3. Royalties published thru others [other than myself], I've yet to see any.

    I received a flat payment for a short story recently. I wouldn't mind doing that again.

    I've submitted for charity with no pay. Exposure is always good.

    The royalties I make on my own depend on the project.

  4. Alex, glad to hear you're happy with your choices. :)

    Julie, me, too! That's for sure.

    Mary, that's exactly what I was wondering. I've been pondering some short story anthologies that are royalty based, and I'm simply not sure I'll see anything for them.

  5. I received royalties for my novels. I would write for a charitable cause and have a poem published in an anthology where all I received was a free copy. I think writers should try to find paying markets. Even small paychecks gives one acknowledgement of professionalism.

  6. Hi, Shannon. Great information on the different ways a writer can receive payment.

  7. My experience has been that markets that are willing to pay you something up front are generally more stable and professional, although I *have* had good experiences with ones that pay royalties. There doesn't seem to be a difference between flat and per-word payment as far as that goes.

    Charity markets vary. A lot of them go belly-up before moving to publication. If your charity market is run by people who have published things before, you have a better chance of your story seeing the light of day, but a lot of times volunteers with no experience will muck things up and publish things in the worst possible way, if they publish them at all.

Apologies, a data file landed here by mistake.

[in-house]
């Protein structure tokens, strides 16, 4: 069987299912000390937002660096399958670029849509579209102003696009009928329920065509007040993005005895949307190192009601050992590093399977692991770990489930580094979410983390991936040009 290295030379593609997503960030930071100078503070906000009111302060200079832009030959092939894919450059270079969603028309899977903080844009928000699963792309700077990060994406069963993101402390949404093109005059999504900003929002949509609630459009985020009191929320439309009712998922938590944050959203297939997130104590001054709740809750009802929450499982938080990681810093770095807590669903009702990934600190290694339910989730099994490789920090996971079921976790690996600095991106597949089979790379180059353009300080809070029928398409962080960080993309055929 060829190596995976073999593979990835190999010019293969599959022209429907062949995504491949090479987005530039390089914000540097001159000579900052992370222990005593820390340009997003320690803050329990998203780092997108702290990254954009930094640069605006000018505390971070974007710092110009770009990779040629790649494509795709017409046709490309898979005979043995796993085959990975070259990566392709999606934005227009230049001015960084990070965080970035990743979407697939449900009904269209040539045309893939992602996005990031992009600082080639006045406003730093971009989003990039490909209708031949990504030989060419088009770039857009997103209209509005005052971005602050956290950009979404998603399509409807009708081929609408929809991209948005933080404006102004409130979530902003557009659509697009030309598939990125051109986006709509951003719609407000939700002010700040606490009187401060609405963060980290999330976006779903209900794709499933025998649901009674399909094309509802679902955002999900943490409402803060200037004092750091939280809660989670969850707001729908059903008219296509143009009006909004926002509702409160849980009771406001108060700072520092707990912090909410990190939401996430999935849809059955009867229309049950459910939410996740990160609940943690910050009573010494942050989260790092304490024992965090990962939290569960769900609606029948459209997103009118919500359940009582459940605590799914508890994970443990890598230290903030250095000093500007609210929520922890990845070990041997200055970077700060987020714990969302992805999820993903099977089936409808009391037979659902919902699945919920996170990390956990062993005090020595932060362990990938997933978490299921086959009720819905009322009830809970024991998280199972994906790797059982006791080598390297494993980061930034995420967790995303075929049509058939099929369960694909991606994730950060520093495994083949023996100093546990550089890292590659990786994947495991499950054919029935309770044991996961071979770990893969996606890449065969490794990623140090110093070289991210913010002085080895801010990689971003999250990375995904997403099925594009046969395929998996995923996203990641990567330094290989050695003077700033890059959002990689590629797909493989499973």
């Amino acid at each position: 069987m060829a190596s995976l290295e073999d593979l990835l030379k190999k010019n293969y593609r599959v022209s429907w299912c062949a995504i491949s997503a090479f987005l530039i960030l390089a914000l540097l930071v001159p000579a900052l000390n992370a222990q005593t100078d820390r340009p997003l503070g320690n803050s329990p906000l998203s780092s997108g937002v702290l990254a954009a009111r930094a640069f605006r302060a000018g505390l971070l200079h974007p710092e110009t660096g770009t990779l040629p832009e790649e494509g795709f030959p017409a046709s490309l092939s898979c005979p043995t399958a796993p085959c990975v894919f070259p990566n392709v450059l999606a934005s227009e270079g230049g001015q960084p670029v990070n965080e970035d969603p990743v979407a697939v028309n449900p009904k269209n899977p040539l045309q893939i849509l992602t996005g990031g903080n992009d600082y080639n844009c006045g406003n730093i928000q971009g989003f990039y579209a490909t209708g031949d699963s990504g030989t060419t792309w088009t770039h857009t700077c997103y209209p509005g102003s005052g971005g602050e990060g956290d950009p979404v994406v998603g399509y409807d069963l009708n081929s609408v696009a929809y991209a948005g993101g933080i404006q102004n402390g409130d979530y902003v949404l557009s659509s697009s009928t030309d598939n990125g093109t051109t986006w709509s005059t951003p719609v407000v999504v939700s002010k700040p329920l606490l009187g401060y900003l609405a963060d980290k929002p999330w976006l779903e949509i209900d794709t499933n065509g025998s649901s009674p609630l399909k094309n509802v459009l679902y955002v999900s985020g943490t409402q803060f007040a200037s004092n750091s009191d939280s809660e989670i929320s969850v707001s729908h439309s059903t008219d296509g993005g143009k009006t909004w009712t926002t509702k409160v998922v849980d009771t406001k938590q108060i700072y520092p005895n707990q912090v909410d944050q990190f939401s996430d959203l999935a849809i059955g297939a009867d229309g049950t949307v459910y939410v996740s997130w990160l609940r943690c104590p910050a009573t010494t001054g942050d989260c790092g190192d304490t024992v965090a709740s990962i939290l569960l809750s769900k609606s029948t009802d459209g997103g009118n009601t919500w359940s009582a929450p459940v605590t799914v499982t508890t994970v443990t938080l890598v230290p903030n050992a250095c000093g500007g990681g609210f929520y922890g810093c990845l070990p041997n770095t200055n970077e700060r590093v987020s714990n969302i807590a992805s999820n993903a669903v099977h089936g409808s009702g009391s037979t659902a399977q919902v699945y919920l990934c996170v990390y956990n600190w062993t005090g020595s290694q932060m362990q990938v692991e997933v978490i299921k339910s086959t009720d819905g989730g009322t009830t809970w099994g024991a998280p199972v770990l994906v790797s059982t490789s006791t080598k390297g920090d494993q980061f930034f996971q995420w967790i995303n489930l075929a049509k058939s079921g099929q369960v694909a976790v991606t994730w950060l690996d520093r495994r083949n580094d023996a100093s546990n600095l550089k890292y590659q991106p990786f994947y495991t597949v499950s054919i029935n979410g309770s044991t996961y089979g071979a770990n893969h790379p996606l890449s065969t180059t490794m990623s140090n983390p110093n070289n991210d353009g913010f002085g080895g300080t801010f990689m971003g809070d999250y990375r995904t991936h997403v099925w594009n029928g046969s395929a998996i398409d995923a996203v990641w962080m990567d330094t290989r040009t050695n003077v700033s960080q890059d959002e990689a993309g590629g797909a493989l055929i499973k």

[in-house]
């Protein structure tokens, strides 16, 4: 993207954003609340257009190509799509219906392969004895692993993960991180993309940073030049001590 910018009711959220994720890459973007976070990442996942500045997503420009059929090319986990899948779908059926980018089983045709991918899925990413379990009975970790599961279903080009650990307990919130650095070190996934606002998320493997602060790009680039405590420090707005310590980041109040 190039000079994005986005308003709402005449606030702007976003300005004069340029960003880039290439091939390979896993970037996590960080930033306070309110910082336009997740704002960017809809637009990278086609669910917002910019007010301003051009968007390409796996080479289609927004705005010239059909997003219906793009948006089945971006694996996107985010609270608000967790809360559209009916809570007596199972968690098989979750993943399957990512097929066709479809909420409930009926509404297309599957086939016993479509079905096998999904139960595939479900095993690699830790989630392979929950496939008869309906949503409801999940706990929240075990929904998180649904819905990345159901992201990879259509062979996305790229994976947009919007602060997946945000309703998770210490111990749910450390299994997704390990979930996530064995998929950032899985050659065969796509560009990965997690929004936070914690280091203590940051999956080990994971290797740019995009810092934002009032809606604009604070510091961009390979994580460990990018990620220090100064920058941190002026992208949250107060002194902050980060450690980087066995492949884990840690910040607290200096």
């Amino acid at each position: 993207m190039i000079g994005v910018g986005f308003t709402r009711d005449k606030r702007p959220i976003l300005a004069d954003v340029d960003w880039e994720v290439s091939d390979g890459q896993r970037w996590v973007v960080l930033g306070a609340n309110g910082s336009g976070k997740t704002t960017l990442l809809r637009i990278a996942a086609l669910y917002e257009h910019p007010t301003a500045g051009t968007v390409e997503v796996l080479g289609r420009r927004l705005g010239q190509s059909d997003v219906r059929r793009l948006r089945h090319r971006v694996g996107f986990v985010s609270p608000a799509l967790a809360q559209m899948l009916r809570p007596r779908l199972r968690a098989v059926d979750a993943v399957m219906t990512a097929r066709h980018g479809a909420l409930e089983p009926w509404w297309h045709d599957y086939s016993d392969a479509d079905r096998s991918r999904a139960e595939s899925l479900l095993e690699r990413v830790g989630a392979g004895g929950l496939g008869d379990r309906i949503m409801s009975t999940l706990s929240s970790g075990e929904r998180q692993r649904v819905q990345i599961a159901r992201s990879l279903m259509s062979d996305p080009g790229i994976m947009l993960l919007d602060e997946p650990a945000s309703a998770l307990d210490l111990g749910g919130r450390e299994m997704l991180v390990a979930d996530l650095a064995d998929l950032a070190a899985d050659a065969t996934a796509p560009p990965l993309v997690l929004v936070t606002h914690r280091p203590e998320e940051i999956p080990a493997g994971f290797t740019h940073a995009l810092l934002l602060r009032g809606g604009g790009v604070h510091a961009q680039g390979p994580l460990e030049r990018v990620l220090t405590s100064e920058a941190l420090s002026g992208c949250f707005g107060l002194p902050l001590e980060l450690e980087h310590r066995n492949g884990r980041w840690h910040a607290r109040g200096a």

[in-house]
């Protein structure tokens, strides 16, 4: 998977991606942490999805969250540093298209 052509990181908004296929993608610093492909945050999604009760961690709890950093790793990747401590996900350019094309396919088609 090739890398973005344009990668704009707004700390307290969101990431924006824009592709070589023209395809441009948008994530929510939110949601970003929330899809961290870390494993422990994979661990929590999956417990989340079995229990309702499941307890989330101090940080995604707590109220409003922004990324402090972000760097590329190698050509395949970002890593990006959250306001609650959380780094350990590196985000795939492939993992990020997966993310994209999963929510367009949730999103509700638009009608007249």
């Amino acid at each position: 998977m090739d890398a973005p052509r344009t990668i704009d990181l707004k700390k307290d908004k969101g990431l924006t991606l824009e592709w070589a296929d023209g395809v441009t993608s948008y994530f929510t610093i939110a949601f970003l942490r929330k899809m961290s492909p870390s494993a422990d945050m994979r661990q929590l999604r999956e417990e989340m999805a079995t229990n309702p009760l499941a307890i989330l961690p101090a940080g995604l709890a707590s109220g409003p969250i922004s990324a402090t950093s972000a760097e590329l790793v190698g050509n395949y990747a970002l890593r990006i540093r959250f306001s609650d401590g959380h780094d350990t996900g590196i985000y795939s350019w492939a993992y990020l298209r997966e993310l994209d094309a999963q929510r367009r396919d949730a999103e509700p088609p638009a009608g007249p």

No payment: I'd say...go ahead, get ONE thing published at a no-payment market. Build your confidence. But move to places that pay, like, five bucks after that. No-pay markets are just WEIRD. They're all over the place, and it's a minefield of unprofessionalism, usually. A lot of the time they want you to invest in their "community," which means you spend a lot of time blathering in obscure forums and reading other people's submissions. No. Your time would be better spent writing new material. You can't invest in a new community every time you try to get a story published--unless you really, really like to write fan fiction, but that's another discussion entirely.

    In fact, when you hit a pay market that demands that you become part of their community (and review other people's stuff or jump through some other, time-consuming hoops) before you can submit, then leave. If you were applying for a job and the interviewer said, "Before we can hire you, and we're not saying we will, you need to work for us for free for, oh, 8-16 hours, and we're only going to hire you for another 8 hours if we do decide to hire you," you'd walk, because you know the owner is cray-cray.